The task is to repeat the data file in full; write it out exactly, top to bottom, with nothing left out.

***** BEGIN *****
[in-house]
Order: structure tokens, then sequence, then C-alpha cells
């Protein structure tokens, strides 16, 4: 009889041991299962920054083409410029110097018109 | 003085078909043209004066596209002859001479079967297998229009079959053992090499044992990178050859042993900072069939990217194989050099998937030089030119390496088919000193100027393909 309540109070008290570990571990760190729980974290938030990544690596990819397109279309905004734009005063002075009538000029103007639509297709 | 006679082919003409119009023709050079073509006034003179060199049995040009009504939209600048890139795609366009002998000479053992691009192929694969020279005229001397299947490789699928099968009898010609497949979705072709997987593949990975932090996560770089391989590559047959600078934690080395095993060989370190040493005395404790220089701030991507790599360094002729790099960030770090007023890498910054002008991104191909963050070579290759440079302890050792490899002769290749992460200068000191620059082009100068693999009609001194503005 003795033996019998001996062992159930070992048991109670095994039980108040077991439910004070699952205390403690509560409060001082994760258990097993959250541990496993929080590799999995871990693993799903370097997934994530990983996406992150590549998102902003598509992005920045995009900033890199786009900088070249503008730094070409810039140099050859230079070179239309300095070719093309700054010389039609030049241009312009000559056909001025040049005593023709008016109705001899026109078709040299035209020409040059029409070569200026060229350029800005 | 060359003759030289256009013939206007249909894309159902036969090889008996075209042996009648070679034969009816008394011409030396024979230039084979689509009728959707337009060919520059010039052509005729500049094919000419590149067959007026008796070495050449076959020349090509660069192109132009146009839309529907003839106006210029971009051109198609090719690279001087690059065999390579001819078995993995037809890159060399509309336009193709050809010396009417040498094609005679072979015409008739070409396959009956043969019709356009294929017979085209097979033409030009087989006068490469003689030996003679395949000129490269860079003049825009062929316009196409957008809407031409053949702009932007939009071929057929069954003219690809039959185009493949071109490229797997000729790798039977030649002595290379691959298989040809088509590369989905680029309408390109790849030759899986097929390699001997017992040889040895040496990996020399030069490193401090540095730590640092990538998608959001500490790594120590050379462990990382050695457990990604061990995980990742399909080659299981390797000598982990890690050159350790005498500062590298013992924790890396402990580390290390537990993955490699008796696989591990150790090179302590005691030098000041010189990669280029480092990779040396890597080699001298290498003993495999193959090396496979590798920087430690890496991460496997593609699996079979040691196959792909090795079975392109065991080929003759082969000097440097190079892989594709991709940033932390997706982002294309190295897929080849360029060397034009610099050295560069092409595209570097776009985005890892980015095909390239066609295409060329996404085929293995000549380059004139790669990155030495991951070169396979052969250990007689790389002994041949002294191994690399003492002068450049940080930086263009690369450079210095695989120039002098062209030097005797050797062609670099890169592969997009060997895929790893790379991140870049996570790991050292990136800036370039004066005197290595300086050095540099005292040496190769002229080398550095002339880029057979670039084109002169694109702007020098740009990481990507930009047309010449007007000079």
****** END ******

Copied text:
[in-house]
Order: structure tokens, then sequence, then C-alpha cells
């Protein structure tokens, strides 16, 4: 009889041991299962920054083409410029110097018109 | 003085078909043209004066596209002859001479079967297998229009079959053992090499044992990178050859042993900072069939990217194989050099998937030089030119390496088919000193100027393909 309540109070008290570990571990760190729980974290938030990544690596990819397109279309905004734009005063002075009538000029103007639509297709 | 006679082919003409119009023709050079073509006034003179060199049995040009009504939209600048890139795609366009002998000479053992691009192929694969020279005229001397299947490789699928099968009898010609497949979705072709997987593949990975932090996560770089391989590559047959600078934690080395095993060989370190040493005395404790220089701030991507790599360094002729790099960030770090007023890498910054002008991104191909963050070579290759440079302890050792490899002769290749992460200068000191620059082009100068693999009609001194503005 003795033996019998001996062992159930070992048991109670095994039980108040077991439910004070699952205390403690509560409060001082994760258990097993959250541990496993929080590799999995871990693993799903370097997934994530990983996406992150590549998102902003598509992005920045995009900033890199786009900088070249503008730094070409810039140099050859230079070179239309300095070719093309700054010389039609030049241009312009000559056909001025040049005593023709008016109705001899026109078709040299035209020409040059029409070569200026060229350029800005 | 060359003759030289256009013939206007249909894309159902036969090889008996075209042996009648070679034969009816008394011409030396024979230039084979689509009728959707337009060919520059010039052509005729500049094919000419590149067959007026008796070495050449076959020349090509660069192109132009146009839309529907003839106006210029971009051109198609090719690279001087690059065999390579001819078995993995037809890159060399509309336009193709050809010396009417040498094609005679072979015409008739070409396959009956043969019709356009294929017979085209097979033409030009087989006068490469003689030996003679395949000129490269860079003049825009062929316009196409957008809407031409053949702009932007939009071929057929069954003219690809039959185009493949071109490229797997000729790798039977030649002595290379691959298989040809088509590369989905680029309408390109790849030759899986097929390699001997017992040889040895040496990996020399030069490193401090540095730590640092990538998608959001500490790594120590050379462990990382050695457990990604061990995980990742399909080659299981390797000598982990890690050159350790005498500062590298013992924790890396402990580390290390537990993955490699008796696989591990150790090179302590005691030098000041010189990669280029480092990779040396890597080699001298290498003993495999193959090396496979590798920087430690890496991460496997593609699996079979040691196959792909090795079975392109065991080929003759082969000097440097190079892989594709991709940033932390997706982002294309190295897929080849360029060397034009610099050295560069092409595209570097776009985005890892980015095909390239066609295409060329996404085929293995000549380059004139790669990155030495991951070169396979052969250990007689790389002994041949002294191994690399003492002068450049940080930086263009690369450079210095695989120039002098062209030097005797050797062609670099890169592969997009060997895929790893790379991140870049996570790991050292990136800036370039004066005197290595300086050095540099005292040496190769002229080398550095002339880029057979670039084109002169694109702007020098740009990481990507930009047309010449007007000079």